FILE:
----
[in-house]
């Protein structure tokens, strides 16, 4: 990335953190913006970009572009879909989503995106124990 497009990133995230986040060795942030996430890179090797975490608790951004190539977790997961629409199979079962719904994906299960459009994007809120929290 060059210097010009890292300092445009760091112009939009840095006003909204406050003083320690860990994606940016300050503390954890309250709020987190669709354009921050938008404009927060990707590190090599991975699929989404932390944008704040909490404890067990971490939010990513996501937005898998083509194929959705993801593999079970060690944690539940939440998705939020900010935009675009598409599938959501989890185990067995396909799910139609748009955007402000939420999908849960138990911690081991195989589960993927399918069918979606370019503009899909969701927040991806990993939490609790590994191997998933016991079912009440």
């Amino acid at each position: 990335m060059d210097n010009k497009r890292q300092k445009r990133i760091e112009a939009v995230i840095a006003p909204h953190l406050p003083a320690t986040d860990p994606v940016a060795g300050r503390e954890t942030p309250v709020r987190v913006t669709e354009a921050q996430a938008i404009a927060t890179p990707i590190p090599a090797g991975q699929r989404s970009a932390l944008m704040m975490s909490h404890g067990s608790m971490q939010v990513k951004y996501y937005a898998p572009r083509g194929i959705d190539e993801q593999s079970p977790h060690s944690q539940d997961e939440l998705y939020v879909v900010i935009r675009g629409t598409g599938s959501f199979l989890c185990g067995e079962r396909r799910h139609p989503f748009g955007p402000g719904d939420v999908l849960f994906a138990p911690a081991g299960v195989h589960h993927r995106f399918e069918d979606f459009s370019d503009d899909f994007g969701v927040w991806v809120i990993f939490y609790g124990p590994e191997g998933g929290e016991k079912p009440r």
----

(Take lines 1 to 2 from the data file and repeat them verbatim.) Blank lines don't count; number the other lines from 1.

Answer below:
[in-house]
């Protein structure tokens, strides 16, 4: 990335953190913006970009572009879909989503995106124990 497009990133995230986040060795942030996430890179090797975490608790951004190539977790997961629409199979079962719904994906299960459009994007809120929290 060059210097010009890292300092445009760091112009939009840095006003909204406050003083320690860990994606940016300050503390954890309250709020987190669709354009921050938008404009927060990707590190090599991975699929989404932390944008704040909490404890067990971490939010990513996501937005898998083509194929959705993801593999079970060690944690539940939440998705939020900010935009675009598409599938959501989890185990067995396909799910139609748009955007402000939420999908849960138990911690081991195989589960993927399918069918979606370019503009899909969701927040991806990993939490609790590994191997998933016991079912009440």